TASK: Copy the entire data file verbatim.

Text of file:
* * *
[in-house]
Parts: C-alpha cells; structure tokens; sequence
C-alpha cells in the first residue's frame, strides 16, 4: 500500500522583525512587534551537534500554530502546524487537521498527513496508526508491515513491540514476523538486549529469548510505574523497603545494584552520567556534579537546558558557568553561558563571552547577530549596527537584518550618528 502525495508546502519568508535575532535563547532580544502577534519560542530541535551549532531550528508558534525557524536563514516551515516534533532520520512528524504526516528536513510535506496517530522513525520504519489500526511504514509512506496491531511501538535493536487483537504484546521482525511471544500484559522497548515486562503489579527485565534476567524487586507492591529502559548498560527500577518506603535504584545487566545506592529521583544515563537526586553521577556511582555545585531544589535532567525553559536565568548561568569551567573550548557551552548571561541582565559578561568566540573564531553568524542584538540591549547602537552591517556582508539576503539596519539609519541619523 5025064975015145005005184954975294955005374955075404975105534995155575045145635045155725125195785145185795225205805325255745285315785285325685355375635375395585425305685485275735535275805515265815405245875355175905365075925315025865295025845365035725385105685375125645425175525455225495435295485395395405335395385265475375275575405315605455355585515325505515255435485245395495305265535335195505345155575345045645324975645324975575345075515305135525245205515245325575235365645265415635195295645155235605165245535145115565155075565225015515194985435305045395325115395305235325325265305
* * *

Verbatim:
[in-house]
Parts: C-alpha cells; structure tokens; sequence
C-alpha cells in the first residue's frame, strides 16, 4: 500500500522583525512587534551537534500554530502546524487537521498527513496508526508491515513491540514476523538486549529469548510505574523497603545494584552520567556534579537546558558557568553561558563571552547577530549596527537584518550618528 502525495508546502519568508535575532535563547532580544502577534519560542530541535551549532531550528508558534525557524536563514516551515516534533532520520512528524504526516528536513510535506496517530522513525520504519489500526511504514509512506496491531511501538535493536487483537504484546521482525511471544500484559522497548515486562503489579527485565534476567524487586507492591529502559548498560527500577518506603535504584545487566545506592529521583544515563537526586553521577556511582555545585531544589535532567525553559536565568548561568569551567573550548557551552548571561541582565559578561568566540573564531553568524542584538540591549547602537552591517556582508539576503539596519539609519541619523 5025064975015145005005184954975294955005374955075404975105534995155575045145635045155725125195785145185795225205805325255745285315785285325685355375635375395585425305685485275735535275805515265815405245875355175905365075925315025865295025845365035725385105685375125645425175525455225495435295485395395405335395385265475375275575405315605455355585515325505515255435485245395495305265535335195505345155575345045645324975645324975575345075515305135525245205515245325575235365645265415635195295645155235605165245535145115565155075565225015515194985435305045395325115395305235325325265305